How to allocate direct payments more fairly
Distribution within member states
The Commission's original plans for reallocating payments between farmers within the same member state have been changed as part of the deal, in order to limit the most extreme effects of the potential redistribution.
While the system of allocation based on historic references is to be phased out, alternative options are available to manage this process. The default Commission proposal envisages that, as of 2019, payments received by all farmers in any given member state are to be based on a uniform unit value (determined on a national or regional basis).
As an alternative, the deal includes another option whereby the entitlements of farmers receiving less than 90% of the national/regional average, will by 2019 be increased by at least one third of the difference between their payments in 2014 and 90% of the national/regional average.
MEPs ensured that by 2019 every farmer will receive at least 60% of the national/regional average. However, in order to avoid sudden sharp falls in levels of support that could jeopardise the viability of some farms, Parliament insisted that member states could guarantee that no farmer would lose more than 30% of his/her level of direct payments, when compared to the first year of implementation.
Closing the payments gap between member states
Parliament insisted the need for measures to reduce differences between the levels of payments received by farmers in different member states as much as possible in coming years. Under the new rules, this difference in member states getting less than 90% of the EU average should be cut by at least one third by 2020. This means that by 2020 farmers from different member states will receive at least 72% of the EU average per hectare payment.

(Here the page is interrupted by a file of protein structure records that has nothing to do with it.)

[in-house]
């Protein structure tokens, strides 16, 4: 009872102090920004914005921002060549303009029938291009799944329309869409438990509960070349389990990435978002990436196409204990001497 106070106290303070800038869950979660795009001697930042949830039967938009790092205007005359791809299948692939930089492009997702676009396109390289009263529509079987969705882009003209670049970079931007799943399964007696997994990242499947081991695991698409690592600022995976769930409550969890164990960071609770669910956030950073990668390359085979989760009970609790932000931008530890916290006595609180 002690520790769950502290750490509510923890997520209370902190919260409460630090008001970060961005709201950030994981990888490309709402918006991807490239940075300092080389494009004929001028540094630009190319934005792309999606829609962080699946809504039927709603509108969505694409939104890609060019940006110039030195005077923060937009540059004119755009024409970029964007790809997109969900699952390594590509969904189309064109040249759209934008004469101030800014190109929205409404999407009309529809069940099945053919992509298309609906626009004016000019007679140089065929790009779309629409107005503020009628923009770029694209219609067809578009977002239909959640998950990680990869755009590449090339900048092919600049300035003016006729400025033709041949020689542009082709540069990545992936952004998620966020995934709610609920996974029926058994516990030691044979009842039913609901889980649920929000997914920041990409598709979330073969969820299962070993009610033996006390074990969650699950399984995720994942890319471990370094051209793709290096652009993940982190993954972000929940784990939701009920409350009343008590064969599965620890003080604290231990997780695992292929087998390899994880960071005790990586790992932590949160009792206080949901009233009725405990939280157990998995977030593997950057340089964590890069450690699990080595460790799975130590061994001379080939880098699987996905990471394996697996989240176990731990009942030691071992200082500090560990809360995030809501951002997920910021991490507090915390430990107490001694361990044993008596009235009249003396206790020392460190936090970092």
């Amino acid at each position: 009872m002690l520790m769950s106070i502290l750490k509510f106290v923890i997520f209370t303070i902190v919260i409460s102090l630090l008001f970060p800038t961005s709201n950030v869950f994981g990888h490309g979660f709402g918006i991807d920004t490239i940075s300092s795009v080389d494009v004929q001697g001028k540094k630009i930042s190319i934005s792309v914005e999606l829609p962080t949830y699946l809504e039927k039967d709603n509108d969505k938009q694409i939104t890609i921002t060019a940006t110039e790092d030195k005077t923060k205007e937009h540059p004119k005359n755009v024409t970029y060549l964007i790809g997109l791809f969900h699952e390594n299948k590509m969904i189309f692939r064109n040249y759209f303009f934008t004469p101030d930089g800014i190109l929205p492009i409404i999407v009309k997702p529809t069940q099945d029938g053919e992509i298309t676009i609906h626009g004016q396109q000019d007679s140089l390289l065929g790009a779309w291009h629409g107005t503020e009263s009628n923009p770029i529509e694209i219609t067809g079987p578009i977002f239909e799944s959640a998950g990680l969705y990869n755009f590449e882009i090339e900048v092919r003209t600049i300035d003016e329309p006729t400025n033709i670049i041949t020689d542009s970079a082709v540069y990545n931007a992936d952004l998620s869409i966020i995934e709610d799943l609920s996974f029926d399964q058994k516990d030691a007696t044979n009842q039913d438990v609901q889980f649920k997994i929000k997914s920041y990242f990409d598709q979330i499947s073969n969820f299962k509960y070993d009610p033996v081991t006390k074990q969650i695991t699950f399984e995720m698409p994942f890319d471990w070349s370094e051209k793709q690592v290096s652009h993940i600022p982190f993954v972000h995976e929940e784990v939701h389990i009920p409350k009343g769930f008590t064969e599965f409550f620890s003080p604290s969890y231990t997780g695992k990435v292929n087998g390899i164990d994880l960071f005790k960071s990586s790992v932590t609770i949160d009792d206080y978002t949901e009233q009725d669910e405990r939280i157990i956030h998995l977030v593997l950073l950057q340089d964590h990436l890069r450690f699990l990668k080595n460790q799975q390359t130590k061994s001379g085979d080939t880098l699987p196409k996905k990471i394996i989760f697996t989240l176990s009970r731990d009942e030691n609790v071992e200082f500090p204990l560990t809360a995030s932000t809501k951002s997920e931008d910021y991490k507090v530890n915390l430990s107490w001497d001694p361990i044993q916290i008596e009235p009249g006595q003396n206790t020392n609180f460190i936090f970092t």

Large versus small farmers
To channel money to small and young farmers, rather than big beneficiaries whose greater ability to adapt makes it easier for them to operate with lower payments, MEPs fought from the start of negotiations with member states for a mechanism to reduce payments above certain level and even set a ceiling for direct payments a single beneficiary may receive.
As a compromise, Parliament and EU agriculture ministers agreed in the negotiations that member states will reduce the amounts of direct payments exceeding €150,000 by at least 5% above that level. However, to encourage farmers to employ more workers on their holdings, member states will be allowed to deduct salaries of their employees, including taxes and social contributions related to employment, from the total amount of direct payments to be granted to a farmer.
No advantage will be given to farmers who artificially create the conditions to avoid the deduction.
The amounts gained by such reductions will remain in the member state or in the region where they were deducted and it will be moved to the regional development budget. No co-financing rates will apply for this amount.
Alternatively, member states might decide to apply an across the board reduction of direct payments to all farmers and then grant a top-up payment of a maximum of a 65% of the national or regional average payment per hectare for a maximum of 30 hectares or to the number of hectares corresponding to the average farm size on their territory. If they do grant this so-called "redistributive payment" and use more than 5% of their annual national ceiling for it, they will not be obliged to apply 5% reduction to the payments over €150,000.